LASIK Surgery

  • Home
  • LASIK Surgery

LASIK (Laser-Assisted In Situ Keratomileusis) surgery represents an advanced and widely adopted surgical technique employed to address a range of refractive vision issues, encompassing nearsightedness (myopia), farsightedness (hyperopia), and astigmatism. The primary objective of LASIK surgery is to optimize vision by reshaping the cornea, which is the clear front surface of the eye, thereby ensuring that incoming light is accurately focused onto the retina.

Typically, LASIK is conducted as an outpatient procedure, and both eyes can often be treated within the same session. The surgery is performed with the utilization of topical anesthesia in the form of eye drops, rendering the procedure virtually painless. In most cases, the entire LASIK procedure takes approximately 10 to 15 minutes per eye.

LASIK surgery is capable of correcting various refractive vision problems, including:

Nearsightedness (Myopia): Myopia arises when the eye is excessively elongated or when the cornea is overly curved. This condition causes light to converge in front of the retina, resulting in blurry distant vision but clearer vision for close-up objects.

Farsightedness (Hyperopia): Hyperopia is the converse of myopia. It manifests when the eye is too short or the cornea is too flat, causing light to focus behind the retina. Individuals with hyperopia typically have better distant vision but may encounter difficulties with tasks requiring close-up vision.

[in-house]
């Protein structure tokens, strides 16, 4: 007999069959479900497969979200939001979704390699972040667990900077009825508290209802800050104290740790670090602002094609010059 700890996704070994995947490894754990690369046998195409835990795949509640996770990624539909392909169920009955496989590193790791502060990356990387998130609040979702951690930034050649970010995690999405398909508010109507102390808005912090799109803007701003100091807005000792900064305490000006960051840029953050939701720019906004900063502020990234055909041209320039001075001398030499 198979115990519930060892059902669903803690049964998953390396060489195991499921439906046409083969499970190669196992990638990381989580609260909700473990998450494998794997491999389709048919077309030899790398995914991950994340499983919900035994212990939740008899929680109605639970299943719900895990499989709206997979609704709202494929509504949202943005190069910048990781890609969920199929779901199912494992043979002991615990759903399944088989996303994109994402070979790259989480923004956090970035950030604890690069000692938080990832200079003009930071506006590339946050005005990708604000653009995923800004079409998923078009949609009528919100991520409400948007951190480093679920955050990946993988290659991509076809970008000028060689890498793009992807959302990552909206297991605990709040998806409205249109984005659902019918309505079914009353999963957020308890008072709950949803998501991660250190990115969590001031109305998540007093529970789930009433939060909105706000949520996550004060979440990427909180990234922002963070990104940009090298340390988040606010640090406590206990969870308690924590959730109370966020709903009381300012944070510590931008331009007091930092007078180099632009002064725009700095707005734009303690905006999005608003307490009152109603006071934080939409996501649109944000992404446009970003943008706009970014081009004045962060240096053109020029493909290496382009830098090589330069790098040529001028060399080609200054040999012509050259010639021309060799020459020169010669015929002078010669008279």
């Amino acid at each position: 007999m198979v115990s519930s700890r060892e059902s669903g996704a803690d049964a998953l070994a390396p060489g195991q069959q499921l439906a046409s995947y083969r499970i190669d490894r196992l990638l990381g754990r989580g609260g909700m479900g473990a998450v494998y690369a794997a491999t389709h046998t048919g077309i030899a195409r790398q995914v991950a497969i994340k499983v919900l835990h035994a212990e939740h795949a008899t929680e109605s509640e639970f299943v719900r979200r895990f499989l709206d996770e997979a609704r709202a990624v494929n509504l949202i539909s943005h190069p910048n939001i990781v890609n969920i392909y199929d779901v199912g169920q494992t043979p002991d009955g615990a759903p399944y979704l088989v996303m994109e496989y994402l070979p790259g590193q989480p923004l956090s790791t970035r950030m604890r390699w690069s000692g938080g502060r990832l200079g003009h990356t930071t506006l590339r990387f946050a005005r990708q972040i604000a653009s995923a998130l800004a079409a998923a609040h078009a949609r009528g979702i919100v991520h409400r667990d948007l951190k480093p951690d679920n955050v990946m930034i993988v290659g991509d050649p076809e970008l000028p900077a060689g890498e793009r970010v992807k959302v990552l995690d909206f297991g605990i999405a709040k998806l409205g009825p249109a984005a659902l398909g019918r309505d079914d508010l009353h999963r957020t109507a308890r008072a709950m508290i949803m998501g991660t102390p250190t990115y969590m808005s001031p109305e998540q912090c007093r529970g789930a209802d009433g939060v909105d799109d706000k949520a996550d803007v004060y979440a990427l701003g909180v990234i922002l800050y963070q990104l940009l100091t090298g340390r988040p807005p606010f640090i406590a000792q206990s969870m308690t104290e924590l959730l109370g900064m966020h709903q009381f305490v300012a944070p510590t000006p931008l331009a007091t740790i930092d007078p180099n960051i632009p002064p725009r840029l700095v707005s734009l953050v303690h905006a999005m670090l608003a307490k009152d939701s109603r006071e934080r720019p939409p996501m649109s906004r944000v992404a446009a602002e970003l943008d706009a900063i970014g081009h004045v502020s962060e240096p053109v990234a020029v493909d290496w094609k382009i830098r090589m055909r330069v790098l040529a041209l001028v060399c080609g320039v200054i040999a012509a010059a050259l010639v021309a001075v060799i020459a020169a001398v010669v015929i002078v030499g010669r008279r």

Astigmatism:  Astigmatism is characterized by an irregular cornea or lens shape, leading to distorted or blurred vision at various distances. It can coexist with myopia or hyperopia.

Presbyopia: Although not a refractive error, LASIK can also serve as a solution for presbyopia, an age-related condition affecting near vision. A specialized LASIK procedure called Laser Blended Vision (LBV) is designed for presbyopic patients. LBV corrects one eye for distance vision while intentionally leaving the other slightly nearsighted. This approach enables the brain to merge images from both eyes, resulting in a broader and clearer range of vision from near to far.

The selection of the most suitable LASIK procedure hinges on factors such as the patient's specific refractive error, corneal thickness, and other individual considerations. This decision should be made in consultation with an experienced ophthalmologist or refractive surgeon following a comprehensive evaluation of the patient's ocular health and visual needs.